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Thomas Boswell on Ryan Zimmerman's Contract With the Washington Nationals: Middle Ground Is a Shaky Place for a Struggling Franchise to Land

Third baseman Ryan Zimmerman and the Nationals were able to avoid yesterday's arbitration case but unable to agree on a long-term contract.
Third baseman Ryan Zimmerman and the Nationals were able to avoid yesterday's arbitration case but unable to agree on a long-term contract. (By Greg Fiume -- Getty Images)

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By Thomas Boswell
Saturday, February 21, 2009

There's good news, bad news and medium news. Usually, medium news is also called no news. But in the case of Ryan Zimmerman and his hysterical Washington Nationals franchise, a team that's always either exhilarated or else shopping for sackcloth, middling news is the best we're going to get.

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At least now everybody's heartbeat can slow. Mr. Face of the Franchise is signed for one year and the season can begin with a spring training devoid of trauma. Everybody's now signed. The sun is shining.

However, for those with a long-term, not a one-season, time horizon, this feels like a wasted opportunity. Someday, they may say, "We could have locked Zim up for six seasons for sane money and laid the groundwork for a one-town-only career. We didn't. Look what happened."

Late on Thursday night, Zimmerman signed a one-year contract for $3.325 million, splitting the difference precisely between his wishes and the team's previous offer.

Everybody's satisfied because the nightmare of every franchise -- a bitter arbitration hearing, scheduled for yesterday -- was avoided. That's how you end up with a "deface" of the franchise.

But nobody's terribly pleased with the compromise either. It's a make-do, a shrug, a kiss on the cheek, a no-harm, no-foul agreement to start spring training with a pleasant smile, though not an ear-to-ear grin. One final optimistic twist would be for the two sides to continue negotiating and reach a long-term agreement.

If Zimmerman had signed a six-year deal similar to the one the Orioles' Nick Markakis bagged last month, that resolution would have set off cheers of relief. For many weeks, both sides have been trying to get to such a place.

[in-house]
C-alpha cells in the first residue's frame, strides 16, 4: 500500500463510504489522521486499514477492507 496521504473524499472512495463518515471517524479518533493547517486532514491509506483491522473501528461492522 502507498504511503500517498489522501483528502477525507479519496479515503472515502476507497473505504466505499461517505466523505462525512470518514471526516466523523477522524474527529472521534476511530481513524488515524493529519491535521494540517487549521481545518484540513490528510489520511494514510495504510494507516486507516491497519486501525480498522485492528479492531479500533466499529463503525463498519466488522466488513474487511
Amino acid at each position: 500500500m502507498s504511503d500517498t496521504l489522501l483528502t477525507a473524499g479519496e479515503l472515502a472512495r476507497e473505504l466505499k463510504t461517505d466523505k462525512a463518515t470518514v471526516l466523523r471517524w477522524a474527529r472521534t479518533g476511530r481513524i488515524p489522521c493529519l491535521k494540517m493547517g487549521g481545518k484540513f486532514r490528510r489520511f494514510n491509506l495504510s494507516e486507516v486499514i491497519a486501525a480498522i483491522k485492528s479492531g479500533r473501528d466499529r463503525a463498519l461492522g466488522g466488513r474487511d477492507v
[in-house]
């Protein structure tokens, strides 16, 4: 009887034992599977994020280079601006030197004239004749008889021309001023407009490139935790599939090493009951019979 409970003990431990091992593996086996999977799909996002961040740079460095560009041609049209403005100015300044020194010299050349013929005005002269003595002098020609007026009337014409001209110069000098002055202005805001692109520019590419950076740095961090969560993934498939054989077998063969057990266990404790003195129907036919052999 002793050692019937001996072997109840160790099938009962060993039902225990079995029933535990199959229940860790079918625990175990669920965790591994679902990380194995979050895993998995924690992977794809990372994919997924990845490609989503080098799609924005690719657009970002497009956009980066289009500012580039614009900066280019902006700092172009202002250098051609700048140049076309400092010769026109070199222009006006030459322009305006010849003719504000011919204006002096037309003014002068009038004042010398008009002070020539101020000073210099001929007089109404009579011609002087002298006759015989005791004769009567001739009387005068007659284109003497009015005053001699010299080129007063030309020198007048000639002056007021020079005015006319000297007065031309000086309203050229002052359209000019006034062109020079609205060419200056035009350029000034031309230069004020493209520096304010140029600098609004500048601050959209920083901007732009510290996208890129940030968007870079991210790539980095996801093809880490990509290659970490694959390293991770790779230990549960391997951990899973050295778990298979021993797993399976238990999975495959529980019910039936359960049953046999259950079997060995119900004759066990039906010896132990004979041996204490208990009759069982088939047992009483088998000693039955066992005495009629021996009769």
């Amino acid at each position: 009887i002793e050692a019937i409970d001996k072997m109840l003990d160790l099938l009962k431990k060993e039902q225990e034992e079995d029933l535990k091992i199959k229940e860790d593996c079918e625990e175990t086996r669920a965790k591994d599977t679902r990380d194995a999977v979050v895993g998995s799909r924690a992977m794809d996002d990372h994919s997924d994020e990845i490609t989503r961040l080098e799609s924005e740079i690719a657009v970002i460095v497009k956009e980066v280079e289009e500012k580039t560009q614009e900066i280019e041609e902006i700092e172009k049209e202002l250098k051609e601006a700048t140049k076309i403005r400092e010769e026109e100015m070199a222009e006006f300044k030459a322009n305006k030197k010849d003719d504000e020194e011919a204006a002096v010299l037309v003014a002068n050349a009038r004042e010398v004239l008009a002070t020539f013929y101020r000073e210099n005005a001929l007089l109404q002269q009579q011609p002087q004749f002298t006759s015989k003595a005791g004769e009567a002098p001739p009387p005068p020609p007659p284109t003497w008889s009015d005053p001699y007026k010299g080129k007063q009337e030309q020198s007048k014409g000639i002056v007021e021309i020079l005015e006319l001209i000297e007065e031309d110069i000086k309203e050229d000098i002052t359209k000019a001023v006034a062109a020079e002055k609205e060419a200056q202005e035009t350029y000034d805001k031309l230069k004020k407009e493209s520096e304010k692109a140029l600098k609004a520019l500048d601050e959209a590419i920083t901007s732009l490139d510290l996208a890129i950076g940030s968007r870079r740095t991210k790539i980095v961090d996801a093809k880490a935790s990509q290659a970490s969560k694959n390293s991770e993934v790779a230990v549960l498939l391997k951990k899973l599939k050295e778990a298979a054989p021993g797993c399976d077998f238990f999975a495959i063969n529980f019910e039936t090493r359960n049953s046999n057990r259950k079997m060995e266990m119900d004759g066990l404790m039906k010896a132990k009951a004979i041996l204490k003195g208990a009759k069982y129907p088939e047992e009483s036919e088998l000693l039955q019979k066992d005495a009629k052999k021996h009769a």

However, ironically, the Markakis deal itself was perhaps the biggest single factor in killing a long Zimmerman pact. In January, before prices for free agents and arbitration-eligible young stars began to plummet, Markakis broke the bank, getting $66 million. Both the Nats and Zimmerman were dumbfounded.

Few pairs of players in baseball are considered more comparable -- practically identical -- than Zim and Nick, who are good friends. What one got paid would certainly be an iota away from what the other got.

Zimmerman had to expect a bigger prize. True, he was coming off the first injury of his career, a bum shoulder that cost him two months in 2008, but he hit .306 after he returned. But in baseball, when the market changes, up or down, you reshuffle the cards.

Such a fresh deal was exactly how the Nats could sign Adam Dunn, the second-best home run hitter of recent years, so cheaply last week. Just months ago Dunn, coming off five straight 40-homer seasons, expected to get $15 million a year for several seasons. Instead, an awful economy and a glut of unsigned players led to shockingly low prices, like Pat Burrell accepting $8 million a year, a 40 percent pay cut, after hitting 33 homers and helping the Phils win a World Series. Gulp.

So, post-Markakis, the Nats and Zimmerman had to go back to the drawing board. They could never come up with a pretty new picture. Zimmerman's side saw young players like Markakis, Dustin Pedroia and Kevin Youkilis, all on the verge of arbitration eligibility, getting healthy contracts. The Nats saw every other kind of player eating crow. Delusional Manny Ramírez, who still thinks he's 30 and that it's 2002, can barely get his phone calls returned.


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